The newly crowned Nobel Prize winner in Medicine, Drew Weissman, only found out about the award through his colleague Katalin Karikó, who was also honored. The Karolinska Institute in Stockholm couldn’t reach him because it had the wrong number, Weissman said at a joint press conference for the two laureates at the University of Pennsylvania in Philadelphia.

Karikó had previously been called to the phone early in the morning on the US East Coast by her husband, who was woken up by the call from Stockholm, the scientist said. She then gave the institute Weissman’s number and also wrote him a text message. “We both initially assumed that someone was playing a trick on us,” said Weissman. Only when the award was officially announced did they both believe it for sure.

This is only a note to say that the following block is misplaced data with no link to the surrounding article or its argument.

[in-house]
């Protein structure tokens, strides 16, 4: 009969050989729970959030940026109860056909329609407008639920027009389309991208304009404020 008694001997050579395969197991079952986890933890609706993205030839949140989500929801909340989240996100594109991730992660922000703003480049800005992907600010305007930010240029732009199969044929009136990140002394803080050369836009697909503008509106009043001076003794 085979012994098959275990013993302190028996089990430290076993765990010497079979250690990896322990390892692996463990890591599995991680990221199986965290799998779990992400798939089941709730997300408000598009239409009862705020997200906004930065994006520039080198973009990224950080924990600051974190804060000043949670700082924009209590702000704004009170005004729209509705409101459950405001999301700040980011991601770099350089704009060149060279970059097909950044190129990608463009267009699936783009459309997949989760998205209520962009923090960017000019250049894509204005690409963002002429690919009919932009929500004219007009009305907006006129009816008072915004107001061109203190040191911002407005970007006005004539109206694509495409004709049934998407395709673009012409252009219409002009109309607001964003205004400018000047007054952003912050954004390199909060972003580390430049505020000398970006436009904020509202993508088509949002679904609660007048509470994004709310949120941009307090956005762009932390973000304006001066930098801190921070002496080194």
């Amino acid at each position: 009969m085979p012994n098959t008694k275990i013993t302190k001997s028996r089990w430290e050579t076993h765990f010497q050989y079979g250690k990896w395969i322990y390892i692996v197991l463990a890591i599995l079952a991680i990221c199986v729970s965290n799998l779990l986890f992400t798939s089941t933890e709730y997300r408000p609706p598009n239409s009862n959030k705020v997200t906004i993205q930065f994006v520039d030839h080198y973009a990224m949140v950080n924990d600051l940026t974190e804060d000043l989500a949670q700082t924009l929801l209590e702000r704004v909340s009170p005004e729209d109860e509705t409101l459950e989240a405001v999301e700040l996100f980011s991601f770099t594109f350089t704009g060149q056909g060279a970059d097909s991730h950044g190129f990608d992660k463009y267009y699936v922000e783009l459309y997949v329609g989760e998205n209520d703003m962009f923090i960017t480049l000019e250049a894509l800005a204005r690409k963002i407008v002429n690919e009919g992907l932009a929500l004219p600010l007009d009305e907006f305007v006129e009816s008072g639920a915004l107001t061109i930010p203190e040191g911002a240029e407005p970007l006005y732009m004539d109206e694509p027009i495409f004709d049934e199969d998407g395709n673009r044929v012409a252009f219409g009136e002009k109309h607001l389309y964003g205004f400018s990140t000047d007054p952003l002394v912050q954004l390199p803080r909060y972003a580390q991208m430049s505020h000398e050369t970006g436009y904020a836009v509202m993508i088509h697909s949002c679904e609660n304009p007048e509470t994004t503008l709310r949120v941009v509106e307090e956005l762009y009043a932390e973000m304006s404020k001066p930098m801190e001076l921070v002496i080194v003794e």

“This is the dream of a lifetime, the ultimate recognition of work,” Weissman said. “I’ve always dreamed of it, but never imagined it would actually happen.” Karikó emphasized that neither of them had ever worked toward “any honor.” “It was important to have a product that was helpful.” The prize now gives them both “even more energy” for further work, said Weissman.

The Karolinska Institute had previously announced that the Hungarian-born biochemist Karikó and the US immunologist Weissman would receive the Nobel Prize in Medicine this year for their fundamental work on mRNA vaccines against Corona.